The Clippers had no answers for the Mavericks’ Luka Doncic in Game 1, and that’s a big problem



It wasn’t just that Luka Doncic had a 31-point, 11-assist, 10-rebound outing in the Mavericks’ 113-103 Game 1 win over the Clippers on Saturday.

It wasn’t just that Doncic posted his third triple-double in his seventh career playoff game while no other Dallas player in franchise history has ever recorded one.

And it wasn’t just that Doncic hit those numbers at 22 years old, putting him alongside all-time greats in Kareem Abdul-Jabbar and LeBron James.

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No, it was also how Doncic dissected a Los Angeles team that came into this first-round series knowing the two-time All-Star would be the focal point of the defensive game plan.

“I think you got to keep [Luka] off balance,” Clippers coach Tyronn Lue said earlier this week (via Clips Nation). “He’s a great passer, a great player, so he will pick you apart if you blitz him, so you can’t give him a steady diet of the same thing. We talk about it all season, just trying to keep guys off balanced because any great player, they are going to be able to adjust.

“They probably have pretty much seen everything you can throw at them. We just got to keep him as off balanced as possible.”

Unfortunately for Lue and the Clippers, Doncic didn’t have to walk a tightrope in Game 1. He looked more like he was out for a weekend stroll.

When Ivica Zubac switched onto Doncic, he tortured the big man with his fancy dribble moves and footwork. When Patrick Beverley tried to pressure Doncic, he bullied the smaller guard in the post. Paul George, Kawhi Leonard and Marcus Morris? Go ahead and grab a ticket. Luka will be with you in a moment.

And when the Clippers decided to zone up to give Doncic a different look, he carved up them up with pinpoint passing.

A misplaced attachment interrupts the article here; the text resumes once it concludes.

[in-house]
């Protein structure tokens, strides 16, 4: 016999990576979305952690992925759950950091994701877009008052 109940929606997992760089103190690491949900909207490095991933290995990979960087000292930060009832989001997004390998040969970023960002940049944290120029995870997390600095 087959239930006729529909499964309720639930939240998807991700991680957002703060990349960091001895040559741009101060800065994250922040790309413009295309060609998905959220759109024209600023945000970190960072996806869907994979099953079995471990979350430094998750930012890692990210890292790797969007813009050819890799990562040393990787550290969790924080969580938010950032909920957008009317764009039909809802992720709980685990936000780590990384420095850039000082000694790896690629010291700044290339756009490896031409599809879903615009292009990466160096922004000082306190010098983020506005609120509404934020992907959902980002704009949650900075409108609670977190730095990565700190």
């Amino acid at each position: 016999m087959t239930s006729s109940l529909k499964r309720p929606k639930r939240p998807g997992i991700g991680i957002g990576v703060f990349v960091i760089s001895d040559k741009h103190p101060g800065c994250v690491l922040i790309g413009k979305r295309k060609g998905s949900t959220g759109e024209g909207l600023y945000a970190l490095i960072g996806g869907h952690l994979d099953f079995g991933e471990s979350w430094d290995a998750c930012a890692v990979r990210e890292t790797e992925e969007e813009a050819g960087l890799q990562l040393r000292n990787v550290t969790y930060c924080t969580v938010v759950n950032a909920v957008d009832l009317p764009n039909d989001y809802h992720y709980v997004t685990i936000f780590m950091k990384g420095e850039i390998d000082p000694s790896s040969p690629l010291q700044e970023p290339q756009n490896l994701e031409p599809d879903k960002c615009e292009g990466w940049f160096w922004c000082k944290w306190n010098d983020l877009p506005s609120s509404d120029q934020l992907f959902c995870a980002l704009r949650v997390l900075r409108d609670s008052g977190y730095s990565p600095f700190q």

Los Angeles sent straight doubles Doncic’s way near the end of the game. He was more than happy to wait for the second defender to arrive and then find an open teammate.

“Luka’s seen virtually every coverage known to mankind — every kind of double-team, every kind of switching scenario, switching and then double-teaming 30 feet away from the basket,” Mavericks coach Rick Carlisle said after Game 1. “So, it’s just a matter of getting to the right spots when he gets double-teamed. He’s obviously very good against switches. He mixed up the stepbacks and the drives.”

It’s worth noting the Clippers’ struggles were not limited to slowing down Doncic. They also had a poor shooting game, hitting only 11 of their 40 3-point attempts (27.5 percent) after leading the NBA in 3-point percentage during the regular season. George and Leonard combined to hit 17 of their 40 field goal attempts (3 of 14 from beyond the arc), which is uncharacteristic considering their usual levels of efficiency.

Still, the Doncic problem looms large in this series. He averaged 31.0 points, 9.8 rebounds and 8.7 assists in six “bubble” games against the Clippers last year, and he’s off to a hot start in these playoffs. With Doncic running the show and a supporting cast that embraces his talent and thrives alongside him, Dallas is far from a little tune-up for Los Angeles ahead of the Western Conference semifinals.

Leonard didn’t seem at all shaken after the loss, saying spirits in the locker room are “still high” and that “nothing good comes easy.” It’s nice to hear Leonard and the Clippers are embracing the challenge — because stopping this version of Doncic is about as difficult as it gets.





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